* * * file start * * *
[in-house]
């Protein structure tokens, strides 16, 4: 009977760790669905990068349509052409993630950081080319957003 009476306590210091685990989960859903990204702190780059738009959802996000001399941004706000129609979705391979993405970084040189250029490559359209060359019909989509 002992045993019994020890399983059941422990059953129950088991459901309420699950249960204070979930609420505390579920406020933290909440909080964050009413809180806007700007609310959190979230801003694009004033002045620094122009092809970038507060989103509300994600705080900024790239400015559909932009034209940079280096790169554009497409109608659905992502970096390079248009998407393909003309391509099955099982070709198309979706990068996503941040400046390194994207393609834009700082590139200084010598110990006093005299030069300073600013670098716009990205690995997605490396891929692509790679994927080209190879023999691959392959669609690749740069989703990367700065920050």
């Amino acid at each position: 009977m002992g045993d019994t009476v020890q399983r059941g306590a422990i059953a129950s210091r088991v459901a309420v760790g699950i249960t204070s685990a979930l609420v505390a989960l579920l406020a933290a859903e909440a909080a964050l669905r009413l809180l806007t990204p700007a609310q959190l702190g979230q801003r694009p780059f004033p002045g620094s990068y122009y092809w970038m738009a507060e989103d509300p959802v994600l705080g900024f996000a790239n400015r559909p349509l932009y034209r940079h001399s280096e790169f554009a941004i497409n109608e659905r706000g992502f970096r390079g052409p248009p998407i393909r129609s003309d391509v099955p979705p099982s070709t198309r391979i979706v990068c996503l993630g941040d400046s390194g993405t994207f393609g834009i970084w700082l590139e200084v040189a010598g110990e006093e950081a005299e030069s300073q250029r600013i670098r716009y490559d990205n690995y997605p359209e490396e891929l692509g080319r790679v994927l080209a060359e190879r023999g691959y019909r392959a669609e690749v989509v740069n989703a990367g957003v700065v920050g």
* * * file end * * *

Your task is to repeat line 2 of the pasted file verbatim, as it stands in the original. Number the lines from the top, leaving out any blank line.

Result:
């Protein structure tokens, strides 16, 4: 009977760790669905990068349509052409993630950081080319957003 009476306590210091685990989960859903990204702190780059738009959802996000001399941004706000129609979705391979993405970084040189250029490559359209060359019909989509 002992045993019994020890399983059941422990059953129950088991459901309420699950249960204070979930609420505390579920406020933290909440909080964050009413809180806007700007609310959190979230801003694009004033002045620094122009092809970038507060989103509300994600705080900024790239400015559909932009034209940079280096790169554009497409109608659905992502970096390079248009998407393909003309391509099955099982070709198309979706990068996503941040400046390194994207393609834009700082590139200084010598110990006093005299030069300073600013670098716009990205690995997605490396891929692509790679994927080209190879023999691959392959669609690749740069989703990367700065920050």